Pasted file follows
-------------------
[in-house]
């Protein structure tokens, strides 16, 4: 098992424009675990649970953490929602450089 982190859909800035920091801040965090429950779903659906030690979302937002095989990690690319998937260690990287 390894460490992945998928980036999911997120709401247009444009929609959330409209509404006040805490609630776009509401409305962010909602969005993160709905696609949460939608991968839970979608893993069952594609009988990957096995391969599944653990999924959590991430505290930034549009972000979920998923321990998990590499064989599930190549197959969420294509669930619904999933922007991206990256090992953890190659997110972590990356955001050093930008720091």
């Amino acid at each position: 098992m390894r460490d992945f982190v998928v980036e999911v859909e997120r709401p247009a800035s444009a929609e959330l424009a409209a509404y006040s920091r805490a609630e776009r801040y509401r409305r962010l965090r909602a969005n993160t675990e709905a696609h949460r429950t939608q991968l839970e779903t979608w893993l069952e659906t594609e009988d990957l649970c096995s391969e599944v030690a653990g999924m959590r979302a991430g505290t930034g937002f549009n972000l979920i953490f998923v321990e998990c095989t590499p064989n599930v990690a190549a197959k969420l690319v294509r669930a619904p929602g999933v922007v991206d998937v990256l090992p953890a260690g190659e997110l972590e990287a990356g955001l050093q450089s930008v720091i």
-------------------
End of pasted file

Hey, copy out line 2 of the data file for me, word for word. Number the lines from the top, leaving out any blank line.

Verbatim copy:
């Protein structure tokens, strides 16, 4: 098992424009675990649970953490929602450089 982190859909800035920091801040965090429950779903659906030690979302937002095989990690690319998937260690990287 390894460490992945998928980036999911997120709401247009444009929609959330409209509404006040805490609630776009509401409305962010909602969005993160709905696609949460939608991968839970979608893993069952594609009988990957096995391969599944653990999924959590991430505290930034549009972000979920998923321990998990590499064989599930190549197959969420294509669930619904999933922007991206990256090992953890190659997110972590990356955001050093930008720091």